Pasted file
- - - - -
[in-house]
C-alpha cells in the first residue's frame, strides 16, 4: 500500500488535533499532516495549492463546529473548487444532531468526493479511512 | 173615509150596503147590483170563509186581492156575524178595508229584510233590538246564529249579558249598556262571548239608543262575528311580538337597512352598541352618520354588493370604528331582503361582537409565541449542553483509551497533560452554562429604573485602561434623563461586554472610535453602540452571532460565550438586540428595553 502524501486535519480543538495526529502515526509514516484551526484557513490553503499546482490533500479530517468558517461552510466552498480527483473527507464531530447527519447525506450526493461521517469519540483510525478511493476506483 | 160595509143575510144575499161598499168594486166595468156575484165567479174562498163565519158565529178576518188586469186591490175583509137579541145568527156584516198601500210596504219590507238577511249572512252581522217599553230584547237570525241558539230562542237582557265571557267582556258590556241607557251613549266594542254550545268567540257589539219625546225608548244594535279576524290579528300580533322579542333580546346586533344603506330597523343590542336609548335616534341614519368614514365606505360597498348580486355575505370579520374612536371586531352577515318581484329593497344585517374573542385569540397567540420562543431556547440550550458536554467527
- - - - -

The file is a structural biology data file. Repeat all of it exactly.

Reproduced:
[in-house]
C-alpha cells in the first residue's frame, strides 16, 4: 500500500488535533499532516495549492463546529473548487444532531468526493479511512 | 173615509150596503147590483170563509186581492156575524178595508229584510233590538246564529249579558249598556262571548239608543262575528311580538337597512352598541352618520354588493370604528331582503361582537409565541449542553483509551497533560452554562429604573485602561434623563461586554472610535453602540452571532460565550438586540428595553 502524501486535519480543538495526529502515526509514516484551526484557513490553503499546482490533500479530517468558517461552510466552498480527483473527507464531530447527519447525506450526493461521517469519540483510525478511493476506483 | 160595509143575510144575499161598499168594486166595468156575484165567479174562498163565519158565529178576518188586469186591490175583509137579541145568527156584516198601500210596504219590507238577511249572512252581522217599553230584547237570525241558539230562542237582557265571557267582556258590556241607557251613549266594542254550545268567540257589539219625546225608548244594535279576524290579528300580533322579542333580546346586533344603506330597523343590542336609548335616534341614519368614514365606505360597498348580486355575505370579520374612536371586531352577515318581484329593497344585517374573542385569540397567540420562543431556547440550550458536554467527